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You might be able to reach your goal of paddling the Tallulah Gorge in time for the November releases this year. You will have to get a lot of days on the water though. You have plenty of time to hit easier whitewater and progress slowly through the spring and summer. Hit your class II runs a lot until you make them class III, then once you get comfortable on III start making harder moves making it III+ then start dabbling in some IV and so on. Move up to the next step once you feel solid on the sections of river you are running at the time. If you scare yourself or you have an issue take a step back for a couple days/weeks and work on what you were screwing up on easier less demanding water. Hook up with a crew that might have the same goals and start working towards them together. Stay safe. You will know when you are ready to take the next step. And remember using you brain is the best piece of safety gear you have on you!

Edit: also if you don't feel comfortable to jump on that run this season, there is always next. I portaged a drop on a run here 30 times at least over the past two years until I felt comfortable to run it.
 

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Lots of good advice here. I'll add three things:
1. People talk about seasons or years on the river. What's more important is days on the river. If guy A paddles 10 days a year for 10 years he has 100 days. If guy B paddles 100 days a year for ten years he has 1,000 days. Who do you think is going to be the better paddler? If you want to make the move to class V in a year - focus on the number of days you get on the river.
2. Quality. There is a big difference between just running a section and practicing critical skills throughout a day on the river. While running the same section you could say hit ten eddies and avoid surfing all day. Or you could hit 100 eddies (including tiny hard to catch ones) and surf every chance you get. You could do 0 practice rolls, or you could practice both onside and offside rolls and braces. You can practice river wide ferries, throw bagging, setting up a z-drag, etc. You get a lot more out of quality practice while on the river than just running it.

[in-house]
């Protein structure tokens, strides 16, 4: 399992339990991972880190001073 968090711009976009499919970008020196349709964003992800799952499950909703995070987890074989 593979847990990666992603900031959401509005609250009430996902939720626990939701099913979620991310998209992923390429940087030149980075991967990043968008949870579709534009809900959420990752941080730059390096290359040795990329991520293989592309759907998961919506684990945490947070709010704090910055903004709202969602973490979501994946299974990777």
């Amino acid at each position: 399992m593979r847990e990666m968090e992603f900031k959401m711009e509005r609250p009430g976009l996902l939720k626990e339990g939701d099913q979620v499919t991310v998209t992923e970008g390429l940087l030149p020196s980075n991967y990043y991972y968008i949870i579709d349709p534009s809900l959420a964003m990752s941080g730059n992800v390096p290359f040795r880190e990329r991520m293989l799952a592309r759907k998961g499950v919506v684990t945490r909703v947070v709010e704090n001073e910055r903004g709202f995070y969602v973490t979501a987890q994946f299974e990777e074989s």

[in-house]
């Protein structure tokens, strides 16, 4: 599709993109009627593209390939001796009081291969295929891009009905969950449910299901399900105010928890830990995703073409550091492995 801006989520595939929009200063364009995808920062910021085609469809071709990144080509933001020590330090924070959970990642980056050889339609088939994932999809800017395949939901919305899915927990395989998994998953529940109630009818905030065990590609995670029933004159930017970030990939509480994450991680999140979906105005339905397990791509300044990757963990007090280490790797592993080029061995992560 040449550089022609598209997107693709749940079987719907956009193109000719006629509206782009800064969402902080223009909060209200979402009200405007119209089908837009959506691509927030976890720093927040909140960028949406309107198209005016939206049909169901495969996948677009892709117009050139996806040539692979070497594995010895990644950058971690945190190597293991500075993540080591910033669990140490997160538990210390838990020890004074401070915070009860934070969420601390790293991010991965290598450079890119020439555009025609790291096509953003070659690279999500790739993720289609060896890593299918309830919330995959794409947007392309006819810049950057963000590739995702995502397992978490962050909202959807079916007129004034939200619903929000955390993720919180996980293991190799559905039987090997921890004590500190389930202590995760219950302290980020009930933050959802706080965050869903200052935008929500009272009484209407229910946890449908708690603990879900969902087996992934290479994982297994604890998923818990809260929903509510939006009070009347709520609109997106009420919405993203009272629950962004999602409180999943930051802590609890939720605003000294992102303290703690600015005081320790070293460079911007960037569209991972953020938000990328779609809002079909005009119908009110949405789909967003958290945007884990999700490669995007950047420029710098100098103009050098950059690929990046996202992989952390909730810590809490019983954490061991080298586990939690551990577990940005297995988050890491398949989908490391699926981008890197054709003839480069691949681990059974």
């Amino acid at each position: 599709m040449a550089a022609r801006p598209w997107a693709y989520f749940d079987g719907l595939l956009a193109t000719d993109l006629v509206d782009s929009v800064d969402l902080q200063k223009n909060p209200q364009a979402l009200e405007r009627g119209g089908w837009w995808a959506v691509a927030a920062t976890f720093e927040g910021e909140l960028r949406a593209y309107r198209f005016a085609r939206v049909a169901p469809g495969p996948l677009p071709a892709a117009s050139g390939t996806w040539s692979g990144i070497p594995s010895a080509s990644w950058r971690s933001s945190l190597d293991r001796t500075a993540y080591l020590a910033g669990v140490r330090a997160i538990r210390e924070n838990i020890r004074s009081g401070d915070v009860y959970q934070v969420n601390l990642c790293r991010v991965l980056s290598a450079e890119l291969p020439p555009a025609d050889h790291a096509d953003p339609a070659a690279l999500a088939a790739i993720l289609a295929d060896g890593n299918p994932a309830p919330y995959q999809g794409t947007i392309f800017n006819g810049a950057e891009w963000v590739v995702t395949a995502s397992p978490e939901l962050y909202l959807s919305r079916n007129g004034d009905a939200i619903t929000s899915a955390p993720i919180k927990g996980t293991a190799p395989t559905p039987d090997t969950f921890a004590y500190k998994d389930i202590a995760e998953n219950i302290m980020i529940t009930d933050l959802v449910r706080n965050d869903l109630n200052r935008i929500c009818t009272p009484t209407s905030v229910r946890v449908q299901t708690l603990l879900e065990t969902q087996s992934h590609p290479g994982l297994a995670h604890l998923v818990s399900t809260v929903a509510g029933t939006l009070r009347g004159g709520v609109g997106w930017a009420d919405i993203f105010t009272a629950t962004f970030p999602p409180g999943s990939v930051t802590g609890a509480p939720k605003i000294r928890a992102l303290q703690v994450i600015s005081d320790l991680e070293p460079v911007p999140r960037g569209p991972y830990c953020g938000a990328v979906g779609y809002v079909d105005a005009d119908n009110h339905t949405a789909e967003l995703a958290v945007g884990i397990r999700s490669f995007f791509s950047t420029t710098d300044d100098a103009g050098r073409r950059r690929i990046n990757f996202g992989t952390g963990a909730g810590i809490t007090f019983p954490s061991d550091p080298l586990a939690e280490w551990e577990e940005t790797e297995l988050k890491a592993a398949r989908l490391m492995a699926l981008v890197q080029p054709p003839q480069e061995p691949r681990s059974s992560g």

3. Variety. Running as many different rivers as you can fit into your schedule will also help a lot. Every rapid is different, rivers have different characteristics, and challenging yourself on incrementally harder rivers will help you progress faster.
 

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The move from class IV to Class V is move of the mind.....if you're good and confident in Class IV you probably have the skills. What you need for class V is commitment, confidence, flexibility, adaptability, and most of all total focus. The most important thing is to be able to look at a drop and accurately evaluate what it's going to take to get through the drop and be willing to put your boat on your shoulder and take a walk.
 

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Yo shred, living on a class 2 implies that you were able to have a peanut butter and jelly sandwich sitting on your spray deck while you were boating..... Class 4-5 means you're not necessarily hungry at the moment....class five means you ate yesterday.... Do good and try hard on whatever "CLASS" you find yourself in.... Like somebody said, don't be that guy.... But we've all been that guy before.....Milozadik wishecouldski 420 CB